Internet Payments

Secure & Reliable

Your data is encrypted and secure with us.
Godaddyseal image
VeraSafe Security Seal

Lethbridge Herald Newspaper Archives

- Page 4

Join us for 7 days to view your results

Enter your details to get started

or Login

What will you discover?

  • 108,666,265 Obituaries
  • 86,129,063 Archives
  • Birth & Marriages
  • Arrests & legal notices
  • And so much more
Issue Date:
Pages Available: 22

Search All United States newspapers

Research your ancestors and family tree, historical events, famous people and so much more!

Browse U.S. Newspaper Archives


Select the state you are looking for from the map or the list below

OCR Text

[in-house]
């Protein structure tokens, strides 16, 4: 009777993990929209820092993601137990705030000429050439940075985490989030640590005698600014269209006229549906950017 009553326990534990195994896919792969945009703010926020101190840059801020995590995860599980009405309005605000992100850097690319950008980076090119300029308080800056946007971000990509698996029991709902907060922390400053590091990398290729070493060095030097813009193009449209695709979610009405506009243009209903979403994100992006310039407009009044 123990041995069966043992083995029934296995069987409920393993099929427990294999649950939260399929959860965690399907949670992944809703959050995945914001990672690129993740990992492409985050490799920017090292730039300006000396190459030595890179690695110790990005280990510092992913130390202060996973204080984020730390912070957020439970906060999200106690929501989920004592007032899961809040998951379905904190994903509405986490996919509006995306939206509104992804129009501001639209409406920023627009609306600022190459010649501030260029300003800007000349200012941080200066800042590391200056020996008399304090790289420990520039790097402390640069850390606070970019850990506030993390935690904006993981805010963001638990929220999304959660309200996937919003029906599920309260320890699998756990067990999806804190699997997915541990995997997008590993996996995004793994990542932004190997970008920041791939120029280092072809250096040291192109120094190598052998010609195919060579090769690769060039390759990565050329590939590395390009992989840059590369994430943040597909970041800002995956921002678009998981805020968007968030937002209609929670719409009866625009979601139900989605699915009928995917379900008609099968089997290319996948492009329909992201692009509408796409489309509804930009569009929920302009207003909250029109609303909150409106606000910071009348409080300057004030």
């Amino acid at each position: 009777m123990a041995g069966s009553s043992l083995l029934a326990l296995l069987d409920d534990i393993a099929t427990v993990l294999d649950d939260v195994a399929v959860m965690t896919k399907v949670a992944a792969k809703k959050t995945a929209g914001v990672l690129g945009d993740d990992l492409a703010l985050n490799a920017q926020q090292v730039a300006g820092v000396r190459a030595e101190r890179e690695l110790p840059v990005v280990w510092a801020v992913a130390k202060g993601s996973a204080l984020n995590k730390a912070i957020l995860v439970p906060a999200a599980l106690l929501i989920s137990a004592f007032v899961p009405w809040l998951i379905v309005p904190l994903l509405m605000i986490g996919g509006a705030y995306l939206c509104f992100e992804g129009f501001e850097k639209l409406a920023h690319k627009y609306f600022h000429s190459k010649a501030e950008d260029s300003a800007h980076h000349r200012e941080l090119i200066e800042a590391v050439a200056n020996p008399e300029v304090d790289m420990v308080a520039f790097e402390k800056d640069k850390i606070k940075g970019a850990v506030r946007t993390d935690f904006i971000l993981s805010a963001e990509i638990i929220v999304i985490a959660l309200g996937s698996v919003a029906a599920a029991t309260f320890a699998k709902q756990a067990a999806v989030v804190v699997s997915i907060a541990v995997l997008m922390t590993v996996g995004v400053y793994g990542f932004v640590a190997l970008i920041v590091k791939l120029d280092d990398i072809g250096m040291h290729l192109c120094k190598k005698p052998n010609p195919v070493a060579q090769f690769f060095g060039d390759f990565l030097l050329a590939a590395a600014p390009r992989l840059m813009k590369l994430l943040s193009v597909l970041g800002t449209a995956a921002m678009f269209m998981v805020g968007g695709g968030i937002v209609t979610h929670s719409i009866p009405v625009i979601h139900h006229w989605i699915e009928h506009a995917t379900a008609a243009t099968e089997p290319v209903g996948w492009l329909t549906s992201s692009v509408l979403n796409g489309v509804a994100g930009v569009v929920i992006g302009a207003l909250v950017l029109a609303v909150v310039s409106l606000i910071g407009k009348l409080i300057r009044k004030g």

Lethbridge Herald, The (Newspaper) - March 27, 1972, Lethbridge, Alberta 4 THE IETHBRIDGE HERALD Monday, Worth 27, 1972 Who will lead the wavP Taxpayers are not yet in lull re- volt over the high costs of such ser- vices as education and medical care but the warning signs are becoming more evident, There is a limit to what any service can command from the public pie. Walter L. Hughes, president of the Alberta Teachers' Association, uttered a tmism when he said that jl people demand more services then they are going to have to pay for them. People might more willingly pay if they were convinced they were getting value for Iheir money. That people are demandiii-; more services in Hie field of education is open to some question, too. Additions have been made to sen-ices such as those provided by administrators, counsellors, librarians, clerical help may win approval from the people but were not demanded by them intially. Also, there are ser- vices which once were free super- vision of non classroom acitvities, for now cost money. Mr. Hughes noted that since people have money to spend on luxuries and amusement they can afford the higher cost of education, lie advo- cates belt tightening witb the object of spending money where it will do real good. Apparently many people are not prepared to give up their pleasures. Included among the pleasure lovers are many professional educators who help inculcate that dispostion. Those teachers who are unwilling to devote extra tima to school activities without remun- eration, who can hardly wait for the bell to ring to get away for a week- end of fun, and who have success- fully shucked the role of moral ex- emplar in the community, make a considerable contribution to the im- planting of a philosophy out of ac- cord with what Jlr. JUiglies advo- cates. Perhaps it is unfair to put the onus on the teaching profession to be in the vanguard ot a movement to give education priority over amusement in spending. But if those who might be thought to believe most in the importance of education cannot be expected to give the lead, who does Mr. Hughes think should? Consumerism is a philosophy that has infected almost everyone in our society. Deliverance from it may be desirable but it will not be easy. Frightening statistics The latest issue ot the United Na- tions Demographic Yearbook reveals frightening statistics on world popu- lation growth. H states that global population is increasing at the rate of 75 million people a year. A1, this rate, by the end of the century, if existing trends continue, the total population of the world will be about 6.5 billion or double the present figures. The Yearbook points out that while more and more countries are trying to cope with population control, world population continues to grow at about 2 per cent a year and for several reasons is expected to remain at this figure. Life expectancy is being ex- tended, infant mortality is declining, and even in "have not" countries (as disease is overcome and living condi- tions control of population is negated by improvements for pro- longing life. Demographers are warning that uncontrolled population growth could outstrip economic gains as early as 1985. This is already a major con- cern in areas of North America where pollution, depletion of natural resources and congestion around urban areas are concerning environ- mentalists, social scientists, and all levels of government. The UN study is not a gloomv forecast of an inescapable destiny but a projection of what could happen if Uiere are no concerted plans to con- trol population growth. If such plans are resisted by certain countries then the outcome of planned control would throw growth trends even more off balance than they are now. The Yearbook figures show that an- nual growth rate is fastest in under- developed regions, notably Africa (2.6 per cent) Latin America (2.9 per cent) and Asia, (excluding the Soviet Union) about 2.3 per cent, These three areas now hold 74 per cent of the world's people; by the end of this century they will hold Si per cent. In contrast, the United States and the U.S.S.R. rates are only about one per cent each, while Europe's is ap- proximately 0.8. This indicates that the population of other areas by the century's end relative to that of the U.S. (plus Canada) will be: Europe's about 70 per cent higher; Latin America's almost double; Africa's nearly two and a half times as large, and Asia's 11 times the present figure. It has been suggested that interna- tional co-operation and a sound popu- lation growth program could save the world from a major population explosion. The United Nations is probably the best and most widely accepted body to initiate such a pro- gram. ERIC N COL D1 Softball champs )ID you know that Canada has just won the men's world Softball champion- ship? No kidding. It was in the paper, an item tucked between headline news that Canada had been skunked at skating and an article deploring Canadian football. I very nearly missed knowing that the Canadian men's soflball learn, playing in Manila, defeated the U.S. 1-0 after getting past Singapore 7-0 and walloping New Zea- land 1-0 in the semi-final. The Russians ap- parently don't play Softball, thank God, so it wasn't necessary for the Canadian team to withdraw before the tournament started. In the light of this tremendous victory I think we can see that Canada's national game is soflball. Softball is the great Canadian game be- cause it does not draw enough interest to he owned by Americans. Our new world championship team the Dynes, of Rich- mond Hill, Ontario played their hearts out in the malaria-infested Philipines with- out hope of being drafted by the San Fran- cisco Fortyniners or the Ice Follies. Now that's performance. I must have sensed this destiny of soft- ball as Canada's Number One national pas- time because I played the game myself at school. We played Softball because a hard- ball cost money whereas almost any kid could put his hands on a cabbage. That's why we developed incredibly good pitch- ing: If anybody hit the ball, the game was lost to coleslaw. The one hardball I ever owned was hat- ted at me in the bleacher during a game at Vancouver's old Athletic Park, a game between the Firemen and Arrow Transfer. The line drive foul hit me right in the bands, enabling me lo pocket the ball be- fore the usher could zero in to retrieve it. In (hose days the ushers had n special commitment to retrieving a hardball foul- ed into the stands. Their search and inter- rogation methods provided t h e model for (he Gestapo, which was at that time build- ing a team around a hardball named Hitler. I never exposed my heaven-sent hard- ball lo actual play. It was too valuable. I kept it in the bottom drawer of rny dress- er, sometimes taking it out to fondle it. till at last the hide became wrinkled and developed liver spots, The ball then vanish- ed, probably consumed by a desperate team of moths. The ball that I played with, on the field was the Softball tbat has become Canada's national sports symbol. When I say sofl, I mean soft. We played with the ball till the cover flapped loose and lengths of twine hung out of it. A batter was rarely bean- ed, but he could be Hailed lo death. Wheth- er or nol our Softball separated the men from the boys, it separated the wheat from the chaff. Despite our enthusiasm for Softball, even then we played in the shadow of the World Series. None of us dreamed of one day challenging Singapore, let alone New Zea- land and the U.S., on the rough diamond. Even today, wilh Ihe world champion- ship dangling from our belt, Softball lacks Ihe glamor of (he American game. None of the players on Ihe Dynes team is suing the club for anything. Unlike U.S. pro base- ball and football, Canadian Softball has not displaced tennis as a court game. In point of fact, Softball is almost a game played for the game's sake. But, beck, let's hear it anyway for the world champion Dynes of Richmond Hill, On- tario! ff (Vancouver Province features) Carl Rowan. Voters too gullible on Wallace showing WASHIN'GTON Permit me, if you will, a few more words of reflection about (lie Florida primary, (he showing there of George Wallace and the impact of the busing issue. With another crucial lest coming lip in Wisconsin, anoth- er comment about Florida is made mandatory by my late convinction that we in the me- dia rushed out to make the Alabama governor a stunning victor and a "national candi- date" before really an- alyzed the vole. Wallace got in Florida only (hose voters who supported him in the past and who will BO on supporting him, using whatever excuse (lie moment provides. Note that in the 1968 Pres- idential election, when busing was not an exploitable issue. Wallace got votes. In Hie March 14 Florida primary, after riding the busing issue io the hilt, he got only votes. Wiien fewer Florid- ians turned out to vote for Wal- lace in March than voted for him in 1963, how does that par- lay him into the status of "na- tional Yet, there Wallace's face is, Bracing the covers of both Time and Newsweek maga- zines. Note, also, that the other Democrats combined got 527 votes in the Florida pri- mary. That is more than Humphrey got in She 1968 race when half a million more peo- ple went to the polls in Flo- rida. The non-Wallace Democrats were stronger than ever nu- merically, and Wallace was weaker than before in actual numbers. The only reason Wal- lace looked stronger is that the Republican vote on March was so low, when compared with the 1968 election, that it made Wallace's percentage of voles higher. Nixon got votes in Florida in 1363, but he got only in the primary. Throw in the voles for Reps. John Ashbrook and Pete McCloskey and you stilt have the Republi- cans polling (ewer than half as many votes in that primary as Nixon got four years ago. The inescapable truth is ttial Wallace has a hard core of supporters who for racial, re- gional, populist or oilier rea- sons insist on wasting their votes on him. lie got most of that hard core in Florida Ibis lime and nothing more. So nothing has changed with regard to the future of Wallace with two exceptions: 1. Media people who have not taken a hard look at the Flo- rida figures could mislead peo- ple in Wisconsin and else- where into believing that Wai- lace is suddenly the respect- able candidate of the masses. 2. Wallace himself seems to have decided (hat he can go nowhere as a third party can- didate and is now determined to wreck Democratic chances on the assumption that Nixon will continue to pursue policies more to his liking than any, of the Democrats. Wallace has said for years that he would not run on a third ticket if one of the major The Model Candidate parties would put up a candi- date whose views lie could stomach. This lorn) is full ot rumors (willi no proof any- where) that the Alabaman has made a deal to hang in there harassing Hie Democrats if Mr. Nixon follows a conservative line on busing and other issues, especially Iliose pertaining to "ivil rights. These rumors are based on ic assumption that with Wat- .ace not a third parly candi- date, most of his voters will support Mr. Nixon rather than the Democratic nominee. Sen. Henry M. Jackson, who has adopted an anti-busing stand almost as tough as Wal- lace's, might attract a sizable number of Wallace voters, but it is evident [hat even if he wore Hie Democratic nominee a strong majority of the Wal- lace Democrats would shift to Nixon. Not only in slates like Flo- rida, but in some blue-collar and suburbanite areas of the North, the Wallaceites will run in droves from Humphrey, Jl u s k i c, McGovern, Lindsay or any of Ihe other Democrats. So the Nixon team will smile and the Democratic regulars will be in pain if Wallace sticks to his plan to avoid a third parly. What some Democrats al- ready are pondering is wheth- er they can be nice enough (o Wallace at the Miami conven- tion (o induce him to work for tiie Democratic nominee, or whether (hey should try being so rude to him (hat they drive him into another third party ef- fort. The likelihood is lliat neither ploy will move Wallace lo de- liver bis backers to any Dem- ocrat other than himself. Wallace is no closer to the throne than he ever was, but in his perverse way he clings to the role of kingmaker. (Field Enterprises, Inc.) CBC seen smothering in its own featherbedding JJROADCASTING is usually thought of as a young in- dustry. Its complete history is well within the memory of many senior people who labor in the field. The first Canadian radio program was heard in Montreal in 1918. The Cana- dian Broadcasting Corporation is only 36 years old next Oc- tober. And yet the CBC seems im- prisoned by its oun short his- tory. One can understand how such ancient institutions as the Roman Catholic church, the Hindu caste system, or the rival nation-states of Western Europe would experience some difficulty in adapting to con- temporary needs although in those three cases stupendous efforts are being made. It is harder to sympathize with an institution that allowed itself to become semi-fossilized in hard- Jy more than a generation. The sclerotic condition of the CBC afflicts both management and labor. It is the root cause of the present bitter struggle between management and tho technicians' union, NABET. In this dispute the manage- ment, rightly in my opinion, is frying io rid itself of old- fashioned union featherbcd- cling. Yet ironically the man- agement has done little to strip down its own gigantic feather- bed, physically visible in the stately pleasuredome at the end of Bronson Avenue The top-heaviness of CBC management is legendary, and has been amply diagnosed in a series of reports. It is a result of the industry's abnormally swift growth, from Ihe modest clays of early radio to Ibe vast- ly greater complexities in- volved in running two of the world's most far-flung televi- sion networks. Various new brooms have been assigned to sweep up the debris of this explosive process, but none has been noticeably effective either from the view- point of outsiders or ,is seen more intimately by CBC em- ployees. Whether influenced by man- agement's example or otlicr- wise, the proliferous unioas at the CBC have made them- selves a comfy featherbed from which they do not wish to rise merely in the interests of eco- nomy, efficiency and cre- ativity. And of all the feather- beds, none is more dreamy than NABET's. This has been a .serious drag on the operation for many years, but it will get much worse if it is allowed lo con- tinue in the future. Anyone who has watched a CDC television crew work in competition with one from private television will have noticed bow many more people the CRC requires. This is of union agree- ments. As equipment becomes small' Cllistonhcr Young, in Tlie Ottawa Citm'ii er and more portable, the pia- vantages to TV journalism, cd a pay increase which a con toons of technicians will be less But many of those advantages and less necessary. The CBC will be vitiated if the union re- says it will have plenty of work strieUons approved in other for its staff technicians in its production rooms, but it wants the flexibility lo dispense with costly and unwanted crews. The miniaturization of televi- sion equipment is largely a spin-off of the American space program- It offers great ad- Letters to the editor circumstances are maintained. The CBC could find itself in the position of a newspaper that iiad to employ a helper to carry each reporter's pencil and noleljook. The CBC is now taking a stand on this issue. It has offer- ciliation board found lo be "reasonable" hut which NABET rejects. NABET also seeks the four-day week and other benefits. The CBC man- agement is saying lo NABET Ihrt it uill offer no more un- less the union agrees to relax its obsolete restrictions with j leap nut new tccnnotogv mav icgard to union jurisdiction theil. b" anrl ujr The basic requirements for solulion arc two: lhat the unions recognize that technol- ogy must progress in the inter- ests of efficiency and that this kind of change will have an impact on Ihe work force; and that managements meet, tho proper concern of people who fear lhat new technology may and technological progress. Irresponsible talk about motorcyclists Trt ?10 thc ijl lhe loo, so of motorcycling m Lethbndge, bridge news media would be you can see whv I Van to 11 nOt nllltp Krx'mllv r-.. .1....... "U1JU lu if not quite socially acceptable, at least enjoyed some toler- ance. This appears to be dead, now. The work of a couple of minutes on the part of several immature persons seeking some wierd form of gratifica- tion through violence, com- bined with a lot of irresponsi- ble talk on the part of other- wise mature Lethbridge citi- zens, has destroyed the work of 10 years lo gain motorcycl- ing some small token of Irust. I am a motorcycle rider. A lot of my friends are motor- cycle riders, and we all abhor Uie incident at the El Rancho cabaret. We deplore this and similar, though less spectacular incidents over the past few weeks. Equally we deplore Ihe irresponsible comments urging the public to take action, since giving Iliem job security. Positions may disappear. Functions may change. But the individual can be protected agdnst loss of employment by a fair-minded employer who will depend on altritioii rather than mass filings to make his economies- In the case of the CBC, the more appropriate for the sec- fight for it. At least I will enjoy ond coming of Attila the Hun. it until someone runs me off Conciliation board found its of. Stop for a moment and think, the road, or I'm subjected lo i. I'm forced to give it up. I fervently hope, aud I'm technological progress the drunken cowboys during fair sure I speak for all legitimate week.' Such has happened, yet motorcyclists in Lethbridge it never received the attention that the populace is mature much notice wauld this incident have received had tho five accused been, for example, this incident appears to war- enough to realize because rant. This seems to be the re- man rides a motorcycle does sult of grade "B" movies and honest to God truth fact- finding articles in "Hairy- chested He-man not mean he's plotting to pillage and burn the community. And I sincerely hope that be- fer on job security lo be "most though NABET is not satisfied. But on the subject of teclmological progress the best the board could suggest was tbat a committee be ap- pointed to study the matter and report a year from now. The CBC has delayed facing this issue for many years. It has done so at last, and I feel it deserves support. It deserves cause I ride a chopper (a support on the merits of the Please, Lelhbridgc, do not and attempt to live up to tho misconlnie Ibis lellcr as con- donation of self styled bar- barians' actions. I only wish to silver-screen image. Let me put it another way the public to take action, since How would you feel, Mr or Mrs] put the whole affair into proper the police are too understaffed John Q. Public, M because five oersocctive. This backers its shareholders in our capacity as taxpayers. If the CMC is successful in rid- ding itself of absolete restric- tions, we stand lo gain, both dnmken golfers had beaten someone, the public wan urged to harass every golfer that showed up on the links? I lovo to handle the situation. Don't such persons thai, they are inciting possiblo manslaughter? What, if any- thing, will they feel when somo 16-year-old youth is deliberate- ly run off the road and killed because some paranoid person J3OOKS 111 sees a big bad bike outlaw and "did his Or will we even know? In the same vein, it strikes John Q. Public, if because fivo perspective. This action was viewers and as taxpayers. that of immature, ego rein- forcement seeking, overgrown children. A "BIKER." Lethbridgc. If liie management should be successful in its fight with NABET, it might then turn the scalpel on its own corporate obesity. Looking backward Draft, dodgers "T. s. Kliol: A Memoir" hy Kohcrt Sencourt' edited by Dnn.ilil Ailamsnn, (D n d d, Mrad antl Company, pages I. II'' ono can persist through Robert Scncotirf's biogra- Through The Herald 1922 At a meeting or cricket enthusiasts held in the city hall on Friday it was decided to go "'S on lhe government's plan ahead and make arrangements ''mil the seal of approval to to start cricket again. In all vitamin fortified flour begin Morris H. Ellison, man- nger of the Ellison Milling and Elevator Co., said in comment- rt M- In the editorial re: American phy of T. S. Eiiot, one will con- probability it will be a four- team league. B. ft. McMulliu and ning April 1. 1952 Saturday afternoon .incl district rcsi. deserters and draft dodgers, it was stated there are in Canada. With (he unemploy- ment as it is in Canada, have these men all found jobs here, or are (hey living on Canadian welfare? These men refused to obey clude the poet led such a con- ventional life lhat it was down- right dull. Author Scncourt, who was a friend of Eliot's, does mil manage lo make the conventional Eliot come alive enough to persuade the reader that such an ordinary man W. F. Russell, representatives dents will gel a preview of I-clh- of the licet growers at the Ot lawa sugar inquiry, have re- turned. "I think high vitamin flour is going lo be generally adopted though some con bridgc's newest bank building, The Royal. 1SC2 Welling captured the City Men's Commercial Basket- ball League B division cham- pionships the Civic Sports iiim, mi iriujiidry mai the laws of their own country could have written such extra and are subject to arrest if they return. Are these the kind of people we welcome lo our country? J think it is safe In say that most of them are cowards and a certain percentage would not want (o join the army where they'd have to cut their hair. In (he army you have to like a man, nol like a freak. VETERAN Raymond. ordinary works. Although he- digs deeply into Eliot's early life, his careers, bis marriage and so on, it's plain and out- right heavy reading. Eliot's poetry is much ad- mired by classical readers, but for myself much of it needs ex- plaining. Bui as Sencourt him- self didn't seem (o understand it. my thick-headcdncss may be forgiven. .MARGARET LUCKUUKST, vcnlional flour will always bo Centre last night. The letlibtridge Herald 5M 7th St. S., Lethbridge, Alberta LETHBRIDGE HERALD no. LTD., Proprietors and Publisher Published by Hon. W. A. BUCHANAN k Cla" Ma" Registration No 0012 A Press and (he Canadian Daily Newspacer Publishers' Association and lha Autn Bureau of circulations CLEO W. rViOWERS, Editor ond Publisher THOMAS H. ADAMS, Central Uanancr "THE HERALD SERVES THE SOUTH" ;